Tag Archive: Title VII


Wal-mart Stores, Inc. v. Dukes

 

The United States Supreme Court will hear oral arguments in the case of Wal-mart Stores, Inc. v. Dukes on March 29, 2011.  With 500,000 plaintiffs (reduced from 1.5 million by the 9th Circuit), this case is the largest employment discrimination action under Title VII in U.S. history.   The plaintiffs allege sex discrimination at  3400 Wal-mart stores across the country, specifically claiming  both hourly and salaried wage discrepancies between men and women and the systemic denial of promotions based on gender.   This case has been litigated for 1o years, but the Supreme Court will not decide the merits of the case.  The questions presented to the Court are purely procedural.  The first issue is whether claims for monetary relief can be certified under Federal Rule of Civil Procedure 23(b)(2).  The parties were also instructed by the Court to address whether the class certification ordered under Rule 23(b)(2) was consistent with Rule 23(b)(a).

Wal-mart argues, and critics agree, that there is too much variety among the individual members in the action such that they do not constitute a common class by a preponderance of the evidence.  For instance, promotion decisions were made by individual store managers at 3400 different stores and pay rates (and the discrepancies amongst them) vary across the 170 employee positions that the plaintiffs represent.

The National Organization of Women has condemned Wal-mart’s employment practices for years.  Recently, N.O.W. President, Terry O’Neill stated, “First we have banks that are ‘too big to fail’–now Wal-mart’s lawyers are claiming that the company is too big to sue!…Well, guess what?  When you’re the biggest employer in the nation and the richest company in the world, and you get that way by paying unfair wages, you should expect to find yourself on the wrong end of a massive lawsuit one day.”  So far, several fortune 500 companies have filed briefs in support of Wal-mart.

The Supreme Court is expected to issue its decision this summer.

Male Sexual Harassment Victims

Most people associate sexual harassment with the idea of a man harassing a woman. We have been socialized to view males as the aggressor and  females as the victim; however, the reality is that anyone can be a victim of sexual harassment at the hands of anyone else. This is evident in the increasing number of sexual harassment claims that have been brought by male victims. According to the Equal Employment Opportunity Commission (EEOC), the number of males making claims has doubled in the past fifteen years. The reasons for this however, are deemed to be the result of many factors.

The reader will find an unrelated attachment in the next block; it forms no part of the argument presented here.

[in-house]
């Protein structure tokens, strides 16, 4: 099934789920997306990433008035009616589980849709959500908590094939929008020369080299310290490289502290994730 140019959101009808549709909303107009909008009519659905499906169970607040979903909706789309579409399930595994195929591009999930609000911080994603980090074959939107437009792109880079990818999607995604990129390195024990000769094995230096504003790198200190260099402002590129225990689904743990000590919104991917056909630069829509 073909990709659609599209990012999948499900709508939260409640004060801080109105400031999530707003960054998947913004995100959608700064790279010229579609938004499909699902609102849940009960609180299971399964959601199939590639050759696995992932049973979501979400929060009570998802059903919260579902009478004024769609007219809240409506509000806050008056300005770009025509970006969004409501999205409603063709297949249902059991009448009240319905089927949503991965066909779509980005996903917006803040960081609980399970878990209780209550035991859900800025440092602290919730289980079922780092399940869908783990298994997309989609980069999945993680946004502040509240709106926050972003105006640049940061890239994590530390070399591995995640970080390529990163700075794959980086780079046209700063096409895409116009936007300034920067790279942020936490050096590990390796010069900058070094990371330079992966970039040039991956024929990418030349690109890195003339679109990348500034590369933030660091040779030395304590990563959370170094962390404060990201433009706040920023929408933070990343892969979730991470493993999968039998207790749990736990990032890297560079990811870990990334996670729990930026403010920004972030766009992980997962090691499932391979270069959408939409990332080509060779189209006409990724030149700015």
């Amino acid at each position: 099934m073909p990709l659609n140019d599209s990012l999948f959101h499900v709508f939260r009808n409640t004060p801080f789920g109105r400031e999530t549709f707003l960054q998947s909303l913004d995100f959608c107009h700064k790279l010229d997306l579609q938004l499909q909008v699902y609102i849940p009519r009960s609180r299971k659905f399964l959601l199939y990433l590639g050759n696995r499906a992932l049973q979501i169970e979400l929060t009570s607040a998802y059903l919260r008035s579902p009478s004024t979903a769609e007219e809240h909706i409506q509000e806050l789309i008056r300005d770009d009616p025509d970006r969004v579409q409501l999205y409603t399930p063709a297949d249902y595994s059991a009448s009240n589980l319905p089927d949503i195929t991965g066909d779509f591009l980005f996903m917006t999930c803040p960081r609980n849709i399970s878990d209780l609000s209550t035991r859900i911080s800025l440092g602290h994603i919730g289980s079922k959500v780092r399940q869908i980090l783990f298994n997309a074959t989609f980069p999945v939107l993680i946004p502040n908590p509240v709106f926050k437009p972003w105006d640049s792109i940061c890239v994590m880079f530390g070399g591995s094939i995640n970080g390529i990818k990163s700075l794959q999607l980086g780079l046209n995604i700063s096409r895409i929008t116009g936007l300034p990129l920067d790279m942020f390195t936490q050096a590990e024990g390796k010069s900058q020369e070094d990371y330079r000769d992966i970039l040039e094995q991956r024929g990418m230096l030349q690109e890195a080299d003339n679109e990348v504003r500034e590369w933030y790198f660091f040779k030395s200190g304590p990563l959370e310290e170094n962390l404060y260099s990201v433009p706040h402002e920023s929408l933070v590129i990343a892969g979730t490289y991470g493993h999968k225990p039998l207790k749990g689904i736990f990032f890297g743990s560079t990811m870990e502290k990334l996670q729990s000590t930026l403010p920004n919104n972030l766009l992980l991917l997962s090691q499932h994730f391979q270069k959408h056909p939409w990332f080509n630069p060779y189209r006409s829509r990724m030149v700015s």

One major reason for this is that there is a social stigma placed on the idea of males as victims and even more so on the idea of males as victims of sexually-based crimes. The main premise is that “real” men are not sexually harassed. Furthermore, if they are, they can deal with it on their own rather than complain about it. Men who do seek the appropriate help can be easily viewed as weak, overly sensitive, and generally not masculine. This being so, the reason for the increase in males as victims in sexual harassment claims could be due to the fact that the amount of sexual harassment has not necessarily increased, but the social stigma associated with seeking help may have been altered, resulting in an increase in the reporting of sexual harassment. The fact that the first male victim sexual harassment case did not take place unless 1995  helps to validate this idea. In 1995,  the EEOC filed on behalf of Domino’s Pizza employee David Papa against his female boss, Beth Carrier. The EEOC claimed that Carrier engaged in various acts in the workplace including touching Papa’s neck, back and buttocks, asking him to engage in sex acts with her, and continually asking him to begin a romantic relationship together promising him a promotion if he complied. Six days after he confronted her asking her to stop the behavior, Carrier fired Papa despite a good work record, multiple promotions, and a recent “Manager of the Year” award. The court determined that males were a protected class and that Carrier’s actions are a violation of Title VII of the Civil Rights Act  of 1964 .

The 1998 US Supreme Court case Oncale v. Sundowner Offshore Services broke new ground on sexual harassment claims. Joseph Oncale worked on a Louisiana offshore oil rig. His co-workers and supervisors often teased him for not being “masculine enough” and eventually threated to sodomize him with various objects. The harassment culminated in Oncale’s sodomization with a bar of soap in front of his co-workers. As a result, the Supreme Court determined that same-sex sexual harassment not only exists but is also a violation of Title VII.

Another factor for the increase in male claims may stem from the increase in training programs and company policies which urge people to seek the help of their human resource departments in order to resolve sexual harassment issues. Opening the lines of communication may have helped to make the idea of male victimization less taboo. Lastly, one of the most obvious reasons may be the fact that there are more women in the workplace than ever before and consequently more women in positions of authority. However, David Grinburg, spokesperson for the EEOC, claims that the majority of the sexual harassment claims brought may males have been same-sex, or male-on-male claims. These claims are not always merely the result of homosexual advances in the workplace, but are commonly the result of mean jokes or of horseplay.




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